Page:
Your garden is a piece of paradise...

That's the last thing Hans wrote to me. "Your garden is a piece of paradise." The way he spoke, his phrasing, and the kindness and love that came through with every word was exquisite. Who talks like this? His joy and care in conversation was one of life's constants - and always on display to a sometimes bleary-eyed nephew, no matter how early in the morning - coffee made or not - over FaceTime video - so we could see each other. He just never stopped being gracious. And that's something that I will forever miss about my uncle, Hans-Georg Metsch.

On January 30, 2023 Hans took up residence in the stars for a ride to end all rides through the galaxy and beyond - no VW van required. That seems an appropriate way to put it. After all, he most certainly loved to hitchhike with Douglas Adams. But Hans wasn't just a traveler. He was a husband, a brother and a son. He was also an uncle and a friend, a mentor and a guide, professional and prankster, and a lover of irony, music and all the mysteries of the universe. He was so many things.

If I were asked to share just one out of the many things that I learned from him, it would have to be that words, thoughts, sincerity, love, and passion matter. These things are paramount.

Around the turn of the century, he discovered a way to convey each of those things to friends and family, near and far, or to total strangers on their own journeys through interstellar cyberspace. This website is just one remnant of that, an artifact that will remain here in its present form (with all earlier forms available on the Wayback Machine, which, upon discovery, received Hans' "totally cool" stamp of approval and a phonecall to spread the word almost immediately).

He loved every second of crafting, curating, and coding Psyon. Sometimes it took an immense amount of time to complete its pages - not because he found them difficult to code but because of the words he wanted to enshrine here - because of his sincerity, love, and passion for precision in speech, thought, and prose. This was important work. In fact, some of its pages never saw the light of day, because the right words just weren't there yet or they didn't feel quite ready for prime-time.

It's been a pleasure bringing the code to date, helping with some of the more challenging bits, discovering some unfinished thoughts, and just being with Hans in spirit, like being back in the small corner room in the basement of his old house, sitting next to him while he tinkered and typed, sharing with me a new style idea or thought about the creation of his own paradise - his Garten, which to me was the real "piece of paradise".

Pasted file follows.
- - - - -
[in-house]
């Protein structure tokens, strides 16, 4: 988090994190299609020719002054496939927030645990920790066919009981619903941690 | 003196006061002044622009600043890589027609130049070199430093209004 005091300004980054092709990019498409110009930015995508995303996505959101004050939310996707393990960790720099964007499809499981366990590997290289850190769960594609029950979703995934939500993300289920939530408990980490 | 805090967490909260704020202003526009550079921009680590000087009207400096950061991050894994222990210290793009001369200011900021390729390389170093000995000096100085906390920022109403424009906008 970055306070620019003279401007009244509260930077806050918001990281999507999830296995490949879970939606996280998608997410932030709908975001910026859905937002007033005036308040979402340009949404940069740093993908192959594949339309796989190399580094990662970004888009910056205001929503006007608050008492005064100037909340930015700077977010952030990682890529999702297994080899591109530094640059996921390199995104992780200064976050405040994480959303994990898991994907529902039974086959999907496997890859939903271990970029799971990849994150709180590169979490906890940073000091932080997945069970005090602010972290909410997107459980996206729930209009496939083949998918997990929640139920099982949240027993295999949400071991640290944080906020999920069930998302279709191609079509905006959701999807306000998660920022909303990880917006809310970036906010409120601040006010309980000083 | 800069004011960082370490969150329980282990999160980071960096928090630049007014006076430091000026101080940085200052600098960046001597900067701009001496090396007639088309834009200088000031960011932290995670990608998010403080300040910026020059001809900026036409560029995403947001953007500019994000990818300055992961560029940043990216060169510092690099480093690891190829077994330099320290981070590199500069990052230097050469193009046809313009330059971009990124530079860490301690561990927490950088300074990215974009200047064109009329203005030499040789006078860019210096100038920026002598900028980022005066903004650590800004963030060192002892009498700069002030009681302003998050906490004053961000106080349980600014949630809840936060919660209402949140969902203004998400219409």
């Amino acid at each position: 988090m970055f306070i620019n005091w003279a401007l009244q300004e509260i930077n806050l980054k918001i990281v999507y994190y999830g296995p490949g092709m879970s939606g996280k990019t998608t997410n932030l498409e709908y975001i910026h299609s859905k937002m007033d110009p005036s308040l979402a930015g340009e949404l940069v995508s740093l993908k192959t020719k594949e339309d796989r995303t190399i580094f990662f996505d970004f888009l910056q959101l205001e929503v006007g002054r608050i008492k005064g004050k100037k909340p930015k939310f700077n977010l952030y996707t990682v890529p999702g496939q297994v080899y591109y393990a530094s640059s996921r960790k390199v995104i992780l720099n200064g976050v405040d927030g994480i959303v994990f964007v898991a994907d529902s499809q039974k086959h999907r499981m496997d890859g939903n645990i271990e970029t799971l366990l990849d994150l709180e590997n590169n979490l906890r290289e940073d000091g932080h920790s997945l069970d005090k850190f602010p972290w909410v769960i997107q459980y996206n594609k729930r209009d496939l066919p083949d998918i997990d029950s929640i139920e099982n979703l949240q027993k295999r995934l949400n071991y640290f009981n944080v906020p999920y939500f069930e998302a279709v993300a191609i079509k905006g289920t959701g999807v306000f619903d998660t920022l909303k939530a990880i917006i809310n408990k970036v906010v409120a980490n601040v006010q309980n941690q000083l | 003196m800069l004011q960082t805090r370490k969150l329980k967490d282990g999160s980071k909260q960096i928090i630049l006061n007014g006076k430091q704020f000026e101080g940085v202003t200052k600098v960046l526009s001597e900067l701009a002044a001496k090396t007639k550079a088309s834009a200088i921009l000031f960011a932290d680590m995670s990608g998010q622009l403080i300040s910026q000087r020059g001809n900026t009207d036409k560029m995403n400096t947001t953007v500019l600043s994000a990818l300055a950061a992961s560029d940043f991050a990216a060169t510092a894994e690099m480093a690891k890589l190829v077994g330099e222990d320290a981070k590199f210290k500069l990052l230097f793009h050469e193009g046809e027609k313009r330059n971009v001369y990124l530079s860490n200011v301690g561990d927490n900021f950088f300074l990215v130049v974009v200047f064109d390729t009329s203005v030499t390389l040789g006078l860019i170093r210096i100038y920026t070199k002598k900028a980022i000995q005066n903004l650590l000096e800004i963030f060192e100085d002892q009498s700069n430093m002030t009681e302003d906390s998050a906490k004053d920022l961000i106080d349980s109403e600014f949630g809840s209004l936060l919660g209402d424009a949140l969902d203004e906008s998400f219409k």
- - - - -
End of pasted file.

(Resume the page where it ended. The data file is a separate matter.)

To me, he was a genius. The way he was able to switch gears while he worked was dizzying and so delightful - from coding to cajun music and his beloved concertina, How it Works to the Hitchhiker's Guide and then, in a flash, he would swoop right back to Hesse or HTML and somehow create the idea that it all fit together perfectly. He. Was. Brilliant.

But I digress...

So this is how Psyon will stay - just as Hans left it - with an ever-so-slight updating of code here and there for validation purposes. I know he'd like that.

W3C says they're all green, Hans - no errors or warnings. Ok, a couple workarounds here and there but you know how it goes. Positive Flowchart Result. Right. Carry on.

I didn't get a chance to talk to him before he passed. But if I had, I definitely would have thanked him. I would have thanked him for everything he always was to me, which was so much more than an uncle. He was a brother, a friend, a mentor and a sponsor, a teacher, fellow traveler, and a role model, from whom I learned so very much about life, the universe, and everything (as well as the importance of the number 42). I also would have thanked him for every second that I was so fortunate to have spent with him - from our first Meeting together in a small town in Northeast Ohio to our times exploring the smallest demes and walking trails in southwestern Germany... and yes - every single FaceTime video call several years later, no matter how early - coffee made or not.

I miss him.

And I know he'll be missed by many more. My hope is that the continuance of his website - and more importantly his words - will bring smiles to the faces and hearts of everyone, who comes here to spend a little time with their memories of him. I know he would enjoy the visit, too.

So long, Hans... for now.

One of countless FaceTime calls
John Phillips